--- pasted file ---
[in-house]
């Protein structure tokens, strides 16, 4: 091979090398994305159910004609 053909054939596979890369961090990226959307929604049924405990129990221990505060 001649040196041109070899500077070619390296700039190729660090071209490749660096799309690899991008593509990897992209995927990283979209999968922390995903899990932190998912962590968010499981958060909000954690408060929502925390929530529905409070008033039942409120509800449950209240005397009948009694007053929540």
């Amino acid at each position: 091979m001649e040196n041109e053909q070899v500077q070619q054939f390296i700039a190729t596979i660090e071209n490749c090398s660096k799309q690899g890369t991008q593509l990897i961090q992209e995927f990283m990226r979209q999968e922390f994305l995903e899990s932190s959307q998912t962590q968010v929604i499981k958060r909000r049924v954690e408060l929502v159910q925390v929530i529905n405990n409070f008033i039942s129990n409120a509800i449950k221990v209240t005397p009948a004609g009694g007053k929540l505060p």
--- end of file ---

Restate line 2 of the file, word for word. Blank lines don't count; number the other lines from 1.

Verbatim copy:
């Protein structure tokens, strides 16, 4: 091979090398994305159910004609 053909054939596979890369961090990226959307929604049924405990129990221990505060 001649040196041109070899500077070619390296700039190729660090071209490749660096799309690899991008593509990897992209995927990283979209999968922390995903899990932190998912962590968010499981958060909000954690408060929502925390929530529905409070008033039942409120509800449950209240005397009948009694007053929540």